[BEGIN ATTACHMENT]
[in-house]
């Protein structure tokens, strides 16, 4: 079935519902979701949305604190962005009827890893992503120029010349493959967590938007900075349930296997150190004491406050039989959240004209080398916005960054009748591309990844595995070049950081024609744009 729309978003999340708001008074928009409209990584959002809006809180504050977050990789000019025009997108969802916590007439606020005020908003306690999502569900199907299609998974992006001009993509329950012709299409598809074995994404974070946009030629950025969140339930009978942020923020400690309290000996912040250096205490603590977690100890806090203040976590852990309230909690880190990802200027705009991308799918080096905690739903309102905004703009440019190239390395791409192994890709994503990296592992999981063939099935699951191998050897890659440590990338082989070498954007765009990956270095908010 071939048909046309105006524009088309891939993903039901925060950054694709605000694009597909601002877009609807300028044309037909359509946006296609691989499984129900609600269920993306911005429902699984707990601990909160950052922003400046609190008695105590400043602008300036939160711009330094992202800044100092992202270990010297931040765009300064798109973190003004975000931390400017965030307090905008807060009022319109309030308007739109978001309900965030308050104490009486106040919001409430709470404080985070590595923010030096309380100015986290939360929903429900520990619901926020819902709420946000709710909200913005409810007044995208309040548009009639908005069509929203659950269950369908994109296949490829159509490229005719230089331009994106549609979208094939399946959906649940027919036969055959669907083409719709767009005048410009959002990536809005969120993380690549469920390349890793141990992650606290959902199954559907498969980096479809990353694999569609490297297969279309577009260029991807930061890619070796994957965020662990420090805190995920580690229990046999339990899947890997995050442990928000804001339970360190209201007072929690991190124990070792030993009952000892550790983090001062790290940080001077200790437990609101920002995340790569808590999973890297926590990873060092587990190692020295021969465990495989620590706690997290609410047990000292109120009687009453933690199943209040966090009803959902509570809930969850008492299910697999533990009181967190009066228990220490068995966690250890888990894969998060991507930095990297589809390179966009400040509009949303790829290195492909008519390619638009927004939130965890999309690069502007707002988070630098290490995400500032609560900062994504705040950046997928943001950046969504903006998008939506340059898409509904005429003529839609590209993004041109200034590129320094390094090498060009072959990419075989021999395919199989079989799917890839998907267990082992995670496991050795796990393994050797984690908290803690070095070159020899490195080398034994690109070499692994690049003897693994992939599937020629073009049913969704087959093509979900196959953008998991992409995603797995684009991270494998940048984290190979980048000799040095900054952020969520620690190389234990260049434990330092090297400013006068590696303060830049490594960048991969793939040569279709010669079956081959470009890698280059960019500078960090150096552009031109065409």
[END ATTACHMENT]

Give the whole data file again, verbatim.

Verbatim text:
[in-house]
């Protein structure tokens, strides 16, 4: 079935519902979701949305604190962005009827890893992503120029010349493959967590938007900075349930296997150190004491406050039989959240004209080398916005960054009748591309990844595995070049950081024609744009 729309978003999340708001008074928009409209990584959002809006809180504050977050990789000019025009997108969802916590007439606020005020908003306690999502569900199907299609998974992006001009993509329950012709299409598809074995994404974070946009030629950025969140339930009978942020923020400690309290000996912040250096205490603590977690100890806090203040976590852990309230909690880190990802200027705009991308799918080096905690739903309102905004703009440019190239390395791409192994890709994503990296592992999981063939099935699951191998050897890659440590990338082989070498954007765009990956270095908010 071939048909046309105006524009088309891939993903039901925060950054694709605000694009597909601002877009609807300028044309037909359509946006296609691989499984129900609600269920993306911005429902699984707990601990909160950052922003400046609190008695105590400043602008300036939160711009330094992202800044100092992202270990010297931040765009300064798109973190003004975000931390400017965030307090905008807060009022319109309030308007739109978001309900965030308050104490009486106040919001409430709470404080985070590595923010030096309380100015986290939360929903429900520990619901926020819902709420946000709710909200913005409810007044995208309040548009009639908005069509929203659950269950369908994109296949490829159509490229005719230089331009994106549609979208094939399946959906649940027919036969055959669907083409719709767009005048410009959002990536809005969120993380690549469920390349890793141990992650606290959902199954559907498969980096479809990353694999569609490297297969279309577009260029991807930061890619070796994957965020662990420090805190995920580690229990046999339990899947890997995050442990928000804001339970360190209201007072929690991190124990070792030993009952000892550790983090001062790290940080001077200790437990609101920002995340790569808590999973890297926590990873060092587990190692020295021969465990495989620590706690997290609410047990000292109120009687009453933690199943209040966090009803959902509570809930969850008492299910697999533990009181967190009066228990220490068995966690250890888990894969998060991507930095990297589809390179966009400040509009949303790829290195492909008519390619638009927004939130965890999309690069502007707002988070630098290490995400500032609560900062994504705040950046997928943001950046969504903006998008939506340059898409509904005429003529839609590209993004041109200034590129320094390094090498060009072959990419075989021999395919199989079989799917890839998907267990082992995670496991050795796990393994050797984690908290803690070095070159020899490195080398034994690109070499692994690049003897693994992939599937020629073009049913969704087959093509979900196959953008998991992409995603797995684009991270494998940048984290190979980048000799040095900054952020969520620690190389234990260049434990330092090297400013006068590696303060830049490594960048991969793939040569279709010669079956081959470009890698280059960019500078960090150096552009031109065409």